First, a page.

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  • "I can give you a ride," I called as he stepped from the pool house.


    "A ride," I repeated. "I can take you."

    "Are you serious? Let me just..."

    Mumbling incoherently about entrepreneurship, he ran up to the truck to call in the window. I stood and waited, keys in my hand, smile on my face.

    "I've got a ride," he said. "She's going to take me. Give me 20… No, give me 25."

    The man with the cash handed it over and smiled as me as did the girl with the hat who came to the window.

    "This is my car," I said as we approached the Jeep. "I was running late; otherwise, I would have taken the roof off and it would have been a far cooler ride."

    I'd made a mistake in timing. Saturday was supposed to be my easy day but instead, I found myself running late to almost everything and all of it took longer than expected. Walk to the Tidal Basin. Walk from the Tidal Basin. Walk through the zoo. I covered something close to 15 miles in the morning and spent the afternoon at the pool with my friends, a birthday girl and her cohorts, the cohorts' parents.

    With pizza and cupcakes topped in fat plastic rings showing Hello, Kitty and Justin Bieber's young face, we'd spent the day in the sun. I stayed 'til the end, enjoying the time with my friends (always too short) and waiting to see the girl open the gift I really ought to have wrapped before the walk. Last night. When it came a few days ago. Instead, it made me slightly late to the birthday party, it made me leave the roof on the Jeep.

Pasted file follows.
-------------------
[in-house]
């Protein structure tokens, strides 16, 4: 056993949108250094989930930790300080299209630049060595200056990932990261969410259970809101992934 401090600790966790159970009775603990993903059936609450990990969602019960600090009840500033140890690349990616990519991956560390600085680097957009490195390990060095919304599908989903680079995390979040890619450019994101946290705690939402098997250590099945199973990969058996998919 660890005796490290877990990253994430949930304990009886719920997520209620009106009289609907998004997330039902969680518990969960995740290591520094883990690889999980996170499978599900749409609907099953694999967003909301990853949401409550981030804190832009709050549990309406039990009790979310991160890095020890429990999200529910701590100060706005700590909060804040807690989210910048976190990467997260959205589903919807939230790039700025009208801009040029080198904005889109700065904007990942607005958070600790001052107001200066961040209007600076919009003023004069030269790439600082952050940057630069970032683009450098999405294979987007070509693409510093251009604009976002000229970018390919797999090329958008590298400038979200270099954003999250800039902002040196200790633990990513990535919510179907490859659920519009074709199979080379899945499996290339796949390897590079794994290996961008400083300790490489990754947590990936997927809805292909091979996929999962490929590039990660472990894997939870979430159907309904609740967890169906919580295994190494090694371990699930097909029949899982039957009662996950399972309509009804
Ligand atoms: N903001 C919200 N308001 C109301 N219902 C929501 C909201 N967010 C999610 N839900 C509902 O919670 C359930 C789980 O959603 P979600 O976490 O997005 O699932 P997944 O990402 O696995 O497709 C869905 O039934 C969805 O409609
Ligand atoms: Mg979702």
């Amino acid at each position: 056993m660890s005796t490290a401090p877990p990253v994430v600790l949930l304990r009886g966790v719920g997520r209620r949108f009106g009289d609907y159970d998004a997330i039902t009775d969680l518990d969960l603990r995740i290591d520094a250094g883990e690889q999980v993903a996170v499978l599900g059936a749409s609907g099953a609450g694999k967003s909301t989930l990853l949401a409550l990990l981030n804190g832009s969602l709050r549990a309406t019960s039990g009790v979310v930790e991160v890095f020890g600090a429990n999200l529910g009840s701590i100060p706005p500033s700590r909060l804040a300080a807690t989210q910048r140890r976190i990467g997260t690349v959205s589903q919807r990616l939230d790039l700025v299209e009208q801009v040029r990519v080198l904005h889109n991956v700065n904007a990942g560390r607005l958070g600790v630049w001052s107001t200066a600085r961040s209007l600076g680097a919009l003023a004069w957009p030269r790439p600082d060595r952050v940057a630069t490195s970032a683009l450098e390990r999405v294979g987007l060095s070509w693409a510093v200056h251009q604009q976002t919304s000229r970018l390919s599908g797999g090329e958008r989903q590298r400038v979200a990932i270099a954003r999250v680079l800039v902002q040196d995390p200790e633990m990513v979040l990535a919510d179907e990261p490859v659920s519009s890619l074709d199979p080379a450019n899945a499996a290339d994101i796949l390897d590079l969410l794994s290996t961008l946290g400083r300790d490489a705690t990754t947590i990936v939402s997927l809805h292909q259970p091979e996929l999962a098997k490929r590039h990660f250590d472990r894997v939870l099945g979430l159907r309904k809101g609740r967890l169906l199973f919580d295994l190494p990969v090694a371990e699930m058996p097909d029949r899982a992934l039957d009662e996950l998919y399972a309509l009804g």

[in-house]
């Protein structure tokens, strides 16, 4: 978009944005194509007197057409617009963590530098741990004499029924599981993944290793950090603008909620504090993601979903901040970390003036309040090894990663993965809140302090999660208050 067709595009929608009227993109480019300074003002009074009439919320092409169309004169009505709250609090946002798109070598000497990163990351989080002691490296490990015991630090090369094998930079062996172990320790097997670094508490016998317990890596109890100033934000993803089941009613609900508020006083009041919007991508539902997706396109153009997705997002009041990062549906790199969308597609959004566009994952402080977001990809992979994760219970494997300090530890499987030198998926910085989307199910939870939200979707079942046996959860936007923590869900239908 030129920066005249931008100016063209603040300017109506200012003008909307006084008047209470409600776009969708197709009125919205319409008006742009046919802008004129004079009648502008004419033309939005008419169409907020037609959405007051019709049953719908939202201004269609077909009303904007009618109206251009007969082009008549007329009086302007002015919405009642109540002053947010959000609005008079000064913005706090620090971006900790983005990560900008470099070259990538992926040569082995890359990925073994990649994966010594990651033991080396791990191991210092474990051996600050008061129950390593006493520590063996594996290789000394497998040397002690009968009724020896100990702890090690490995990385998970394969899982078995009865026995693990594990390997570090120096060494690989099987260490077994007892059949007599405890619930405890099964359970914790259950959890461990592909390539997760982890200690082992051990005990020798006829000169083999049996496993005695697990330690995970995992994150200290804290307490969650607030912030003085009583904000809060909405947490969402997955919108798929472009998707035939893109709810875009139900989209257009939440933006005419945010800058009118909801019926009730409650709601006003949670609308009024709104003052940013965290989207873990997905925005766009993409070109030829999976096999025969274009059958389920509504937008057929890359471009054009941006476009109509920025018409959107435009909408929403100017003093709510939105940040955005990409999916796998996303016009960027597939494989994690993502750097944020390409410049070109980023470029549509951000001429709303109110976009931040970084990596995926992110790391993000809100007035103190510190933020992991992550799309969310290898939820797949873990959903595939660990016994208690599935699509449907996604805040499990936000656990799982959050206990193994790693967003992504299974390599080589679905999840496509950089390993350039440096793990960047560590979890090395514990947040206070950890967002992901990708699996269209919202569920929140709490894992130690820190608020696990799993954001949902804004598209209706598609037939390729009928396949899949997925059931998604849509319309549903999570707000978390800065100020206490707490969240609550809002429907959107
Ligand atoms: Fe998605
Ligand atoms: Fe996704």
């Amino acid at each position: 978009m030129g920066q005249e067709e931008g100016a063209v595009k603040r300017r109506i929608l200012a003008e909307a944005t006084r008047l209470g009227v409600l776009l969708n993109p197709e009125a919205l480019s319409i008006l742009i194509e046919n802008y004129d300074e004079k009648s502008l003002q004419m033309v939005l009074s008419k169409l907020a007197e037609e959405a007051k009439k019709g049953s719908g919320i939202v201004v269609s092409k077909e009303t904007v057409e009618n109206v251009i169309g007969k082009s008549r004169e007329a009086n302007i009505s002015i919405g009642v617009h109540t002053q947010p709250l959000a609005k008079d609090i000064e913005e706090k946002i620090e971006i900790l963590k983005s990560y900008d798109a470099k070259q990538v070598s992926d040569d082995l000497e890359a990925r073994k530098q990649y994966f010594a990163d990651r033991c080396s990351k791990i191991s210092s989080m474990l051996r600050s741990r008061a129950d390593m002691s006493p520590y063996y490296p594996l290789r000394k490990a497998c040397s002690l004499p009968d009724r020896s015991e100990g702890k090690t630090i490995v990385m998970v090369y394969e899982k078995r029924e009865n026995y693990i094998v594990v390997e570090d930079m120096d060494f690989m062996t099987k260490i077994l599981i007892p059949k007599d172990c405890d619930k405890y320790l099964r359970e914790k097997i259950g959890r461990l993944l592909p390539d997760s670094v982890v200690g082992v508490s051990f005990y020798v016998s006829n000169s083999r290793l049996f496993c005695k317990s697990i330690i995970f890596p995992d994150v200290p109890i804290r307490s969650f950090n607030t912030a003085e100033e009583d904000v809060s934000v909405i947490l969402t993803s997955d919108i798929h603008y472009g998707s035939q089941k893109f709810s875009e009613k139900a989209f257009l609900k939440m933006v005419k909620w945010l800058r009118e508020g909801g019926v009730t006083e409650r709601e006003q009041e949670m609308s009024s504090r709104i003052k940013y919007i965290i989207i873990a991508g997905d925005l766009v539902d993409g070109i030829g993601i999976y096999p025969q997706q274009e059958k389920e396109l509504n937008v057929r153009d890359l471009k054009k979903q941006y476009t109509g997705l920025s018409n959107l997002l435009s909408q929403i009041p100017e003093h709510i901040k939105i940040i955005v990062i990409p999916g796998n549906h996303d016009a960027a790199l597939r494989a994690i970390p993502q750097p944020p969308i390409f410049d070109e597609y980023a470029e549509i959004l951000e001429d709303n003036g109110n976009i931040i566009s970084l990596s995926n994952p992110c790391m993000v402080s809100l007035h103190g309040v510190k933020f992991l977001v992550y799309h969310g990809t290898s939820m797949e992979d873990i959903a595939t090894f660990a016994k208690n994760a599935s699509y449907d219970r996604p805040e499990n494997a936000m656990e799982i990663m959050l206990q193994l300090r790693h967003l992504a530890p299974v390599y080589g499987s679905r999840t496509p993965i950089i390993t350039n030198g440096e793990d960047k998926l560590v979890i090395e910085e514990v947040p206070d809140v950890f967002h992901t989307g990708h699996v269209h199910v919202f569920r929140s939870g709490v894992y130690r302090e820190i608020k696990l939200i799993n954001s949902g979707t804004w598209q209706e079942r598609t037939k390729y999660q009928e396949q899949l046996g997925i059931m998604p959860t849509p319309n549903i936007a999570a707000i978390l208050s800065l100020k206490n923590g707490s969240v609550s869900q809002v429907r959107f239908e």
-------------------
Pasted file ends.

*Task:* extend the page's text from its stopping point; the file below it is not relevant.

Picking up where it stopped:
"It's OK," he said, unrolling the window. "This is great. Thank you!"

    The smell of oil filled my car as I backed out of the space and headed away from the path home. I wasn't exactly sure where I was going, neither was he, but we'd figure it out. We talked as I drove, of walking, running and dogs, of starting a business and daily operations.

    "This is just a stop sign, right?" I said at a strange intersection. "There's no way for that light to turn any other color."

    Across the road and there we were, at the store, where he was going to shop wearing harem pants, top and scarf in bright primary colors.

    "Do you want me to run in for you?" I laughed. "I don't exactly know what you need..."

    "No. It's fine. I'm actually pretty comfortable like this," he said as he ducked out of the car.

    I circled the lot and came back to scoop him with his two, new bottles of vegetable oil and we drove back toward the pool, talking of food and life. In a couple of short minutes, there we were, back at the truck. He smiled, thanked me and opened the door. Turning back, he stuck out his hand.

    "I'm Peter, by the way."


    "Maybe our paths will cross again someday."

    "Maybe," I smiled and waved as I drove away.
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